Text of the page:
Consumer Electronics Examiner: Garmin to update Oregon series GPS with camera; Geotaggers rejoice
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Received this link via Twitter this evening. It appears Garmin will introduce two new models of the Oregon GPSr model. The new features will include a built in digital camera to allow geotagging of photos. We will update as additional info comes out.
Here is my submission for the March 2009 12 of 12. This month, I did a theme of Coffee shops in Downtown Denver.
This is a post on two examples of the social side of geocaching.
Yesterday, we attended the third annual Geocaching Colorado Geochat. This was a opportunity for geocachers throughout Colorado to meet the new Board of Directors, fun and fellowship. We played a icebreaker game of Geo-Bingo. One of the squares was to find a cacher who had found a Project A.P.E cache. Luckily, we had one there, but the price of having him sign the square was to wear a pair of Groucho glasses that was a travel bug. You can see our suave look above. I recommend events as a way to meet fellow geocachers and learn more about the sport we all love. Besides, you may win a raffle item like a new unactivated geocoin! Yea, us.
This morning, I happened to be looking at the Facebook application on my IPod Touch. Listed was a request from Cliff Ravenscraft a podcaster from gspn.tv asking “I NEED HELP! Family wants to go GEOCACHING for the1st time. How Do I Do It?” I quickly fired up my computer, and I a few minutes I was live with him providing advice on how to get started. He wanted to use the 3G features of his Iphone, and recommended that he start with the Geocaching.com application, a low cost barrier to entry at $9.99. I gave him a few suggestions, pick a larger, traditional cache, with a low difficulty and terrain rating. I look forward to hearing his experiences in his podcast “My Crazy Life” show #373. It always amazes me the social media tools that are now an integral part of the day to day networking I experience. This meetup and short discussion on geocaching would not have been possible a few years ago.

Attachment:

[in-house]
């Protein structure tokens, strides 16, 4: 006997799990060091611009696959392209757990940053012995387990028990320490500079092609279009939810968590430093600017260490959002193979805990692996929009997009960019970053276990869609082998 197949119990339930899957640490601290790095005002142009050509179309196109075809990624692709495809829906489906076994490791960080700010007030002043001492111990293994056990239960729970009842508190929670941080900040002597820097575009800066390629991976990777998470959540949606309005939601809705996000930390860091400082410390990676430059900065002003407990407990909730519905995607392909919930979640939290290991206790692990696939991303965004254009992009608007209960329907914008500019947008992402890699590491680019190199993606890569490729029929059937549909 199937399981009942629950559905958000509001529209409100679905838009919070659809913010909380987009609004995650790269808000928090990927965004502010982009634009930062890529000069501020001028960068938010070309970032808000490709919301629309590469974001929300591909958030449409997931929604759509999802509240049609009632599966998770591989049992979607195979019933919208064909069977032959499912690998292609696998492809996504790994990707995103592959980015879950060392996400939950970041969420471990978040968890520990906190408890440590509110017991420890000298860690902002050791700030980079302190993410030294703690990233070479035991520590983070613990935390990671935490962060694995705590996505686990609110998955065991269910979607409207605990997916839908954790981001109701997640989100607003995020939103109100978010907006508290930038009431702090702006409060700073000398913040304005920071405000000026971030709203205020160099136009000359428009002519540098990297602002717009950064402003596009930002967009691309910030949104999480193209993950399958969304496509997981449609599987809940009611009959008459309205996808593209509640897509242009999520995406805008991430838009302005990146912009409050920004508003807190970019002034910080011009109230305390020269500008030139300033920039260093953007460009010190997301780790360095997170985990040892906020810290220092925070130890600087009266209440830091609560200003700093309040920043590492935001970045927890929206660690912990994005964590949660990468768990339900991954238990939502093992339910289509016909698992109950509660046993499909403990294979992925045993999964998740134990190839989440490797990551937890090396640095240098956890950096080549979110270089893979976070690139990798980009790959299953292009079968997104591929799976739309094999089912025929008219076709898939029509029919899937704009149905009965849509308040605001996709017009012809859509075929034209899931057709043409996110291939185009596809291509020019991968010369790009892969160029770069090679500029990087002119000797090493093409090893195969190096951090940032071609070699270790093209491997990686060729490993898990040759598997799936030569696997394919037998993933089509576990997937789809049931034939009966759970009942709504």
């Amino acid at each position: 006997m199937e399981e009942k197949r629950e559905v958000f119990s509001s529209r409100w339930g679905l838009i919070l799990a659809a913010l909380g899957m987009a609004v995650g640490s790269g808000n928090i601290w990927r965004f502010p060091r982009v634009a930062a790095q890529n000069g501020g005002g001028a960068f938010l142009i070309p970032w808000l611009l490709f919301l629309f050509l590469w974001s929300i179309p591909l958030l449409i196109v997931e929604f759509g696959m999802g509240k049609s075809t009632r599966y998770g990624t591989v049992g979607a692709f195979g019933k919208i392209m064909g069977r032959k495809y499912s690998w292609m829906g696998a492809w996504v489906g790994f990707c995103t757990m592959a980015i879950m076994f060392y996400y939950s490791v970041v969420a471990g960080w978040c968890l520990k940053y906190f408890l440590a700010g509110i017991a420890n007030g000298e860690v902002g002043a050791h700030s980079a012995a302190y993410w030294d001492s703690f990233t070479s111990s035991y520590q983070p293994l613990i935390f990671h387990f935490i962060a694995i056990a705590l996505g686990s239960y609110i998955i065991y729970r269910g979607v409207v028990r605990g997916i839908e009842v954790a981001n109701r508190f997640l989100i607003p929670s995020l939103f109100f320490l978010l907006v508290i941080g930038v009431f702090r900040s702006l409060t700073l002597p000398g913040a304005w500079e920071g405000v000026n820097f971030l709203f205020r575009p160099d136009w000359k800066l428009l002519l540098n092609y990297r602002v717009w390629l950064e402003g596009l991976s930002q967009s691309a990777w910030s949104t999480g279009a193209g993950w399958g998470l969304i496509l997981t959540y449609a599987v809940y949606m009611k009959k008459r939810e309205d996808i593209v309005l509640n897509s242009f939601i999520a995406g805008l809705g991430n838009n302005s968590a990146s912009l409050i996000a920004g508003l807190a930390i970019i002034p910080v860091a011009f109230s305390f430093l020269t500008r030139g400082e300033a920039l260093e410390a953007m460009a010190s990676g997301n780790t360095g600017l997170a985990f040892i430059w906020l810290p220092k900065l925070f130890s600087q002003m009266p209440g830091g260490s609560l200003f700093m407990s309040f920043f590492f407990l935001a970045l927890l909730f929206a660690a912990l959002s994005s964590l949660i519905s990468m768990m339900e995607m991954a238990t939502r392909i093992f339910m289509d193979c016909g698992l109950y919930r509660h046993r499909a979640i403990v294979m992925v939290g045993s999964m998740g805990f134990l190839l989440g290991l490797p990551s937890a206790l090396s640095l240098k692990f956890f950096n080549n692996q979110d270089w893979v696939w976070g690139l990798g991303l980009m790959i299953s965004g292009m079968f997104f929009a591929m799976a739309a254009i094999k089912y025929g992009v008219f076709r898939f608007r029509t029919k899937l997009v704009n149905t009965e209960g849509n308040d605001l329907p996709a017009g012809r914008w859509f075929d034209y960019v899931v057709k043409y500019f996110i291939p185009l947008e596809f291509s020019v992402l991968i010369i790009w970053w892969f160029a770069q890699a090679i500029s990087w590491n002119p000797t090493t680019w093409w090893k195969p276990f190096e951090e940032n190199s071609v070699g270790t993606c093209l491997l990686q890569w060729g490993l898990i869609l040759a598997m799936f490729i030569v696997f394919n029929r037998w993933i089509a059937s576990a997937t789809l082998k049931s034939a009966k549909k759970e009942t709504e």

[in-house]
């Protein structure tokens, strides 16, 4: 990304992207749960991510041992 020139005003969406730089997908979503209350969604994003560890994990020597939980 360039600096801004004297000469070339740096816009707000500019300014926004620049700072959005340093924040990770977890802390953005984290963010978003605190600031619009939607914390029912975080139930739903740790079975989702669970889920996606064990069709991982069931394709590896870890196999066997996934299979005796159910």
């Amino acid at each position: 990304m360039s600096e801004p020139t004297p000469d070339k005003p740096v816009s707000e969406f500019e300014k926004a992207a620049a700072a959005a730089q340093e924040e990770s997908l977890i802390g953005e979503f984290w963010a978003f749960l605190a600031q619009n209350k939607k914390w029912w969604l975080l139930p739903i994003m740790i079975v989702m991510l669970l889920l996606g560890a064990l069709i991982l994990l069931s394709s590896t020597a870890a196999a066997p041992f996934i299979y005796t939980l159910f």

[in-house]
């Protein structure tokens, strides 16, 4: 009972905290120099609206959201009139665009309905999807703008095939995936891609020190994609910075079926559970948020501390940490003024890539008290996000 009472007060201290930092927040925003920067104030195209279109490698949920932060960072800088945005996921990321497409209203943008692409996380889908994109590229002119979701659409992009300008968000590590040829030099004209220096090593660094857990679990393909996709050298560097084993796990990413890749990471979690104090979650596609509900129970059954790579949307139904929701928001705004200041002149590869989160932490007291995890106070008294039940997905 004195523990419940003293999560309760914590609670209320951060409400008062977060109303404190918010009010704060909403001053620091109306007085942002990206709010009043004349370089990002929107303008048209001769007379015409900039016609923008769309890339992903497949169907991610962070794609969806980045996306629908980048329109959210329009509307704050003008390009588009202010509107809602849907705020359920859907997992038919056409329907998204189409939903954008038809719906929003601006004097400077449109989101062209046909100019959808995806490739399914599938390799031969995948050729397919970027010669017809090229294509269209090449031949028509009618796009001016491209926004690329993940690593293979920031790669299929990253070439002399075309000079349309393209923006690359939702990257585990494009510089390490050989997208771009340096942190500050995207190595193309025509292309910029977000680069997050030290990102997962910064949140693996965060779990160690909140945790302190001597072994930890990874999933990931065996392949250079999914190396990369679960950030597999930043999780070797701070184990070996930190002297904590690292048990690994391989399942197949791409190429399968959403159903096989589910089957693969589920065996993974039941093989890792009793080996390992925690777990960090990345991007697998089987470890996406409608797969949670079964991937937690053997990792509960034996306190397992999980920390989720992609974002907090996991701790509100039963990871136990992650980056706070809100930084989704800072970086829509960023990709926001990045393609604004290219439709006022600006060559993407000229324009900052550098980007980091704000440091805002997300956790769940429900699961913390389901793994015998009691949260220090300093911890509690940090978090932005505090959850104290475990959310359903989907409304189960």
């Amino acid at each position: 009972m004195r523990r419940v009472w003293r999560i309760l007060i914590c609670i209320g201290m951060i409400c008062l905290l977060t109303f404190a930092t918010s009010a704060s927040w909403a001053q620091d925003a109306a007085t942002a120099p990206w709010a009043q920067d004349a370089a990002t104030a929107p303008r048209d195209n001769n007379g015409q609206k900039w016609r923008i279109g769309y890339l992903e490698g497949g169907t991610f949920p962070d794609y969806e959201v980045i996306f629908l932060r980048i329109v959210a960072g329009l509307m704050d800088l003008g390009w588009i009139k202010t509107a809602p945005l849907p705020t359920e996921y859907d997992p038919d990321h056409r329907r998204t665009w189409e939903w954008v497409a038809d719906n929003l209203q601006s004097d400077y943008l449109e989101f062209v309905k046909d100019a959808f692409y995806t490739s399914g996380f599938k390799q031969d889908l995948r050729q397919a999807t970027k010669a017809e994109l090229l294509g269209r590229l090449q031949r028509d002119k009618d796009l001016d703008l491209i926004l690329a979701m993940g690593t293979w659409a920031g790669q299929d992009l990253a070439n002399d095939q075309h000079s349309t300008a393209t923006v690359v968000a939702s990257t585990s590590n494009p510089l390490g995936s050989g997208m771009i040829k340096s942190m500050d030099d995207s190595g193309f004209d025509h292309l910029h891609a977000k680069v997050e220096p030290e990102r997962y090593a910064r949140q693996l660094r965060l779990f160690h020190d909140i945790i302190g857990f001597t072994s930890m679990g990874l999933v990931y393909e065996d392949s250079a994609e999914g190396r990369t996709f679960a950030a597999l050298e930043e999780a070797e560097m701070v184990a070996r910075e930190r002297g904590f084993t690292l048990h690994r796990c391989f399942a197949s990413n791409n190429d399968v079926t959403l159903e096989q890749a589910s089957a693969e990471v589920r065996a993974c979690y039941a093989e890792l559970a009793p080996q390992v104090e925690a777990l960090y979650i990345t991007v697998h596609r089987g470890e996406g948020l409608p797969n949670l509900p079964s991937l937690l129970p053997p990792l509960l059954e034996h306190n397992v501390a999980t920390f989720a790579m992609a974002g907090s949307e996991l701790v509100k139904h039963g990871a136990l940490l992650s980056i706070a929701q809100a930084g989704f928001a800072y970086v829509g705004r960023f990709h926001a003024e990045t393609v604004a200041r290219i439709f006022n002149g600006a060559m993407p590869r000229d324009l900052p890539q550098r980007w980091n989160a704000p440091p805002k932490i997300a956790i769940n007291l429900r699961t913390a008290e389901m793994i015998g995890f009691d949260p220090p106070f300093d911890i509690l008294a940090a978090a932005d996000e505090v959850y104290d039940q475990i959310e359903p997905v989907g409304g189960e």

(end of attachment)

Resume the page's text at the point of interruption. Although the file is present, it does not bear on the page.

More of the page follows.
Groundspeak.com published updates to the geocaching.com and waymarking.com websites on February 11,2008
You can read about the geocaching.com updates here
You can read about the waymarking.com updates here
We will have this as a show topic on the next podcast.
On April 25th 2009, the Denver Area Council of the Boy Scouts of America will hold their annual Scout Show. Cub Scout Packs, Boy Scout Troops and Venturing Crews, get together and show off what they do best.
This years theme is “A Hero’s Adventure”. Our Venture Crew has come up with the idea of featuring photographs in a mosaic of Heroes who also geocache.
If you know a geocacher who is also a hero (Military, Law Enforcement, Emergency Services, and Teachers), we would like to feature their photograph. You may submit a photograph in jpeg format, along with their geocaching name to the show e-mail . We will feature photographs of the mosaic in the show Flickr set. We are also planning to record a episode of the podcast at the Scout Show. If you plan on attending, be sure to stop by and say hello.
We had a unannounced change in our coffee vendor overnight. A memo was issued this morning by the Executive assistant of our company. The text is below:
Since you each either took the time to help us by pointing out the complications with our coffee vendor changeover this morning or were copied on that correspondence, I just wanted to let you know I’ve made the vendor aware of the issues, and they are here now addressing them. I appreciate your concerns, and on behalf of the vendor, apologize for all the inconvenience. I had hoped for a far smoother transition and introduction to our new Seattle’s Best brew.